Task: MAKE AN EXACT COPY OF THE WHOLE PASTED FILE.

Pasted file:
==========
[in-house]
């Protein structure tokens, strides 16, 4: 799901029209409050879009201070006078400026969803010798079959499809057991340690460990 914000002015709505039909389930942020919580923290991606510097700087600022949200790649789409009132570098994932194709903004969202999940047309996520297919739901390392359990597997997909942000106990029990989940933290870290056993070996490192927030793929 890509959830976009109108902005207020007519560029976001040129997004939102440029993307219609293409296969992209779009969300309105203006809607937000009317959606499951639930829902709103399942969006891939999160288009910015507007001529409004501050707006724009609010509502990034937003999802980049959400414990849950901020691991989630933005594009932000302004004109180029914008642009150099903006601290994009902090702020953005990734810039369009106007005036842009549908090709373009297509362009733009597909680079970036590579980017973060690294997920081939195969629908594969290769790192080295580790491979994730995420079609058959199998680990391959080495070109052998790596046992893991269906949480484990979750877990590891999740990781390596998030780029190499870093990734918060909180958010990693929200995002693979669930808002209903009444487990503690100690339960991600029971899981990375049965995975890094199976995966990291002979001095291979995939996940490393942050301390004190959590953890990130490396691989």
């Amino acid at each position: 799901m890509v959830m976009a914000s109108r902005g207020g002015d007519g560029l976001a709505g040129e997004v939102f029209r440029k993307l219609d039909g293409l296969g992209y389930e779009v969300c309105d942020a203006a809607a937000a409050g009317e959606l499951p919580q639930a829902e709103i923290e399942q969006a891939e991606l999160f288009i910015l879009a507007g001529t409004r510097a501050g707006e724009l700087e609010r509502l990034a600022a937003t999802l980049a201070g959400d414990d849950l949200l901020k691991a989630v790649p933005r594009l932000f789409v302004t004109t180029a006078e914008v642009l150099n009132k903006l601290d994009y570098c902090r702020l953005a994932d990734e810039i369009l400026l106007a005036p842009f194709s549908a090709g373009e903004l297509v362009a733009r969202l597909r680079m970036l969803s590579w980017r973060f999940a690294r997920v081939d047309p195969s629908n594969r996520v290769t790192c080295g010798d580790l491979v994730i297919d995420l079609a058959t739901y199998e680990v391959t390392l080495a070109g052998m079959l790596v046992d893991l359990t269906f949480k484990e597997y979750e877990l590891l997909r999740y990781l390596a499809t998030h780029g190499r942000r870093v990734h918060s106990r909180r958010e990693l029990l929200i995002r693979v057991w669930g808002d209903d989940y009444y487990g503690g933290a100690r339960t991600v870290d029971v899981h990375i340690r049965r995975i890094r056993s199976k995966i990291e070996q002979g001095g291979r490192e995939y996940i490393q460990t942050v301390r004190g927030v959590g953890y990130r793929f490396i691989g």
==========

[in-house]
């Protein structure tokens, strides 16, 4: 799901029209409050879009201070006078400026969803010798079959499809057991340690460990 914000002015709505039909389930942020919580923290991606510097700087600022949200790649789409009132570098994932194709903004969202999940047309996520297919739901390392359990597997997909942000106990029990989940933290870290056993070996490192927030793929 890509959830976009109108902005207020007519560029976001040129997004939102440029993307219609293409296969992209779009969300309105203006809607937000009317959606499951639930829902709103399942969006891939999160288009910015507007001529409004501050707006724009609010509502990034937003999802980049959400414990849950901020691991989630933005594009932000302004004109180029914008642009150099903006601290994009902090702020953005990734810039369009106007005036842009549908090709373009297509362009733009597909680079970036590579980017973060690294997920081939195969629908594969290769790192080295580790491979994730995420079609058959199998680990391959080495070109052998790596046992893991269906949480484990979750877990590891999740990781390596998030780029190499870093990734918060909180958010990693929200995002693979669930808002209903009444487990503690100690339960991600029971899981990375049965995975890094199976995966990291002979001095291979995939996940490393942050301390004190959590953890990130490396691989």
């Amino acid at each position: 799901m890509v959830m976009a914000s109108r902005g207020g002015d007519g560029l976001a709505g040129e997004v939102f029209r440029k993307l219609d039909g293409l296969g992209y389930e779009v969300c309105d942020a203006a809607a937000a409050g009317e959606l499951p919580q639930a829902e709103i923290e399942q969006a891939e991606l999160f288009i910015l879009a507007g001529t409004r510097a501050g707006e724009l700087e609010r509502l990034a600022a937003t999802l980049a201070g959400d414990d849950l949200l901020k691991a989630v790649p933005r594009l932000f789409v302004t004109t180029a006078e914008v642009l150099n009132k903006l601290d994009y570098c902090r702020l953005a994932d990734e810039i369009l400026l106007a005036p842009f194709s549908a090709g373009e903004l297509v362009a733009r969202l597909r680079m970036l969803s590579w980017r973060f999940a690294r997920v081939d047309p195969s629908n594969r996520v290769t790192c080295g010798d580790l491979v994730i297919d995420l079609a058959t739901y199998e680990v391959t390392l080495a070109g052998m079959l790596v046992d893991l359990t269906f949480k484990e597997y979750e877990l590891l997909r999740y990781l390596a499809t998030h780029g190499r942000r870093v990734h918060s106990r909180r958010e990693l029990l929200i995002r693979v057991w669930g808002d209903d989940y009444y487990g503690g933290a100690r339960t991600v870290d029971v899981h990375i340690r049965r995975i890094r056993s199976k995966i990291e070996q002979g001095g291979r490192e995939y996940i490393q460990t942050v301390r004190g927030v959590g953890y990130r793929f490396i691989g």